In a recent post, we shared best practices of what you can do as a vendor when Amazon loses the Buy Box for your products. It’s a tricky topic – there is not much you can do ex-ante. The best strategies are preventative, the most important one being effective inventory and supply chain management.
When preparing that article, we spoke to some of the top experts from our vendor network. The discussion with Markus Wiese was especially fruitful and uncovered some interesting Buy Box scenarios.
That’s when the most fundamental question came up: “Do you ALWAYS want to win the Buy Box?”
In the seller realm is has been said that 90% of the sales go to the Buy Box winner. That means not winning the Buy Box can be detrimental to your business.
In the case of vendors, the Buy Box winner is Amazon. You are selling your products to the E-commerce giant, and they are reselling that inventory at a profit. That means, in general, you Do want Amazon to win the Buy Box. However, we identified two scenarios where you DON’T.
But let’s take a step back and first look at what happens when Amazon DOES win the Buy Box.
Do you always make the sale when Amazon wins the Buy Box?
Based on the experience of Markus Wiese, you don’t: “The Buy Box really is a Black Box.” What you do know is that when Amazon is winning, a product from your brand is sold. What you don’t know is who sold that product to Amazon.
Here’s the deal. Amazon doesn’t believe in exclusivity — for them, it is most important to serve the customer well: loads of products being available at affordable prices. If you are out of stock, refuse a PO, or if Amazon can find a distributor or wholesaler that can offer them a better price than you, they will also retract product from them.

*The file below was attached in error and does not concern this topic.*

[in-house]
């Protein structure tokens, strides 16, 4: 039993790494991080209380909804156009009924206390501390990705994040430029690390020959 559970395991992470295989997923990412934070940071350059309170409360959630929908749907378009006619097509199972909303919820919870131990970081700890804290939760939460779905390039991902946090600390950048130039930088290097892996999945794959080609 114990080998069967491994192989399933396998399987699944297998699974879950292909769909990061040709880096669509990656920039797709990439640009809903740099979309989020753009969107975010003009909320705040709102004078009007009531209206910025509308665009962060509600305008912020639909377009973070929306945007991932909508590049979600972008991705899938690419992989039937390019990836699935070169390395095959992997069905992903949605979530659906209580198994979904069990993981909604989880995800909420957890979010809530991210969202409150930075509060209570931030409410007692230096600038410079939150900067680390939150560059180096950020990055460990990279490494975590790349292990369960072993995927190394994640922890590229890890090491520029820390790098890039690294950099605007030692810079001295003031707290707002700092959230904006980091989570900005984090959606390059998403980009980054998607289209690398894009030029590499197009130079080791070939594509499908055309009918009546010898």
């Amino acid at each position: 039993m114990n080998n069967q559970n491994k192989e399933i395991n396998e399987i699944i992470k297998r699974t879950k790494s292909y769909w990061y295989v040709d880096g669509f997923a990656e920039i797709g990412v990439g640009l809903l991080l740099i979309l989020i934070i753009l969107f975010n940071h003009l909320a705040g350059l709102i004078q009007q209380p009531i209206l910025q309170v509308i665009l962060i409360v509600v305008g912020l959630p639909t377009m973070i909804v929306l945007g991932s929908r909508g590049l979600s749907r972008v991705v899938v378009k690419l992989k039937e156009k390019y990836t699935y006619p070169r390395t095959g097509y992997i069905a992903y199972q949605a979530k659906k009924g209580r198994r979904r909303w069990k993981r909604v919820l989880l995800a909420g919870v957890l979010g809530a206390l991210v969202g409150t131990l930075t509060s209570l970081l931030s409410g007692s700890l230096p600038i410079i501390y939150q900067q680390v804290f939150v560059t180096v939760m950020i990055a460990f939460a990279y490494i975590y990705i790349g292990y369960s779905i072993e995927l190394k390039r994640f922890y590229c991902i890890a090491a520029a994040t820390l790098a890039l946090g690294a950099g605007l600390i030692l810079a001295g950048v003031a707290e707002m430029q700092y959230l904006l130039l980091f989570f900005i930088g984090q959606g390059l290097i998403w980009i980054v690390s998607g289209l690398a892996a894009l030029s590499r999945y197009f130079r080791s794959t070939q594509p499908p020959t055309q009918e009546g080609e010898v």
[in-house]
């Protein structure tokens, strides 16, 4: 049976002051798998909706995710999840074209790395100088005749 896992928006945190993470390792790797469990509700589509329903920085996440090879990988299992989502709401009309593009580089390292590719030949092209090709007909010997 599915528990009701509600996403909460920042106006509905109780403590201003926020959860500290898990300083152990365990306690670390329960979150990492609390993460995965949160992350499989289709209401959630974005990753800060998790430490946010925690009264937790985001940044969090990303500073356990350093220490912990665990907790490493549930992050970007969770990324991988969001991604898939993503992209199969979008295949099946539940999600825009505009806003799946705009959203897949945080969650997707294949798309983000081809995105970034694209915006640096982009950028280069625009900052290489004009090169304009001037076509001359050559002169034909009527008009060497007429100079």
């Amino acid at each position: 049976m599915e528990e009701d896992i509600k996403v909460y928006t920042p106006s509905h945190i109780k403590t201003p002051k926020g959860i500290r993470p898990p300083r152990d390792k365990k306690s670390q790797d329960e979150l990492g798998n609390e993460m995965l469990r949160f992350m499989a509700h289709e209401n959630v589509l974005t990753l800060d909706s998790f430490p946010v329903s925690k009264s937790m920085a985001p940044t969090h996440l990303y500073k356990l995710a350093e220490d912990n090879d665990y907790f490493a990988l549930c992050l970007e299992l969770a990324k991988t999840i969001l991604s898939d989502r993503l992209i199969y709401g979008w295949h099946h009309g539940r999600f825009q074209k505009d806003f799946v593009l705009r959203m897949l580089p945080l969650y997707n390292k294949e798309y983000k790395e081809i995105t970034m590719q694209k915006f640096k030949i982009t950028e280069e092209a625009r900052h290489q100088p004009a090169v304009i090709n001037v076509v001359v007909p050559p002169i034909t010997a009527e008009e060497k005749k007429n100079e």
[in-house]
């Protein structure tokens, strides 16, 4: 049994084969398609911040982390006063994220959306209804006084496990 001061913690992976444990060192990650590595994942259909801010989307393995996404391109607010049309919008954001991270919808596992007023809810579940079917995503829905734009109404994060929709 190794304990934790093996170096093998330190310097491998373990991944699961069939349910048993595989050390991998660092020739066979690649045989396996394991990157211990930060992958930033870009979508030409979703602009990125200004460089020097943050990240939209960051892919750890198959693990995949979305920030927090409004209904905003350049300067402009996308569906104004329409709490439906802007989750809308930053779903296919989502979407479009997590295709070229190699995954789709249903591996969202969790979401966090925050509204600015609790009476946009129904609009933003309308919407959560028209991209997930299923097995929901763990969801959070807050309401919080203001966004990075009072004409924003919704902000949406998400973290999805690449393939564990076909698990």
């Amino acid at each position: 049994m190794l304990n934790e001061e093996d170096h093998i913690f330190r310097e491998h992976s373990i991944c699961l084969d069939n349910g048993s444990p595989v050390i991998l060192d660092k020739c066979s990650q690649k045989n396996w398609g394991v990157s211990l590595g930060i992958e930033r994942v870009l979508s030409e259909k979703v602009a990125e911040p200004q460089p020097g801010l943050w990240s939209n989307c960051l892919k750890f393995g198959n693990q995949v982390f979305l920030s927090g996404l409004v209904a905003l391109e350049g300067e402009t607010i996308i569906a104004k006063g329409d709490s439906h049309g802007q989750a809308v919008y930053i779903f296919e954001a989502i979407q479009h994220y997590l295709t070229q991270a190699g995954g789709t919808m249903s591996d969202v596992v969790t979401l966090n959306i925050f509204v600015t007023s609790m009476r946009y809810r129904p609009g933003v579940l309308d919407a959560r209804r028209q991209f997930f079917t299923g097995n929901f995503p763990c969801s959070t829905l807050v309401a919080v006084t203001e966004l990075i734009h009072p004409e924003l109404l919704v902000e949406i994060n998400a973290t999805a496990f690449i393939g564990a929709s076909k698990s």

So just because Amazon wins the Buy Box doesn’t mean you make the sale.
Are you competing with yourself?
Most vendors have distribution points all over Europe, and all over the world. And as we have already pointed out, Amazon doesn’t believe in exclusivity. That means that Amazon negotiates different conditions with each unit separately – except if you are a major market player with enough leverage to negotiate a PAN EU contract. So what happens if the UK unit of your brand has different conditions than your German unit?
It means that your German Amazon manager might see his AMS spend increase with a successful PPC campaign while the inventory is remaining the same. How is that possible? The campaign IS successful, and sales ARE increasing. However, Amazon is retracting the inventory from the UK distribution center because that is where they are making more profit.
As a result, your brand is competing with itself, and your online sales managers with each other.
So let’s go back to the initial question:
When do you want Amazon to NOT win the Buy Box?
1. You think that Amazon is selling the inventory of someone else
This ties back into our initial discussion of the ‘Black Box’. You cannot directly influence whose inventory Amazon is shipping out after a successful sale — it could be yours, it could be your colleagues from another market, or it could be from one of your distributors/wholesalers. If you can see in your data that Amazon is predominantly choosing someone else’s stock at your expense, the Buy Box win is not beneficial to you – yet.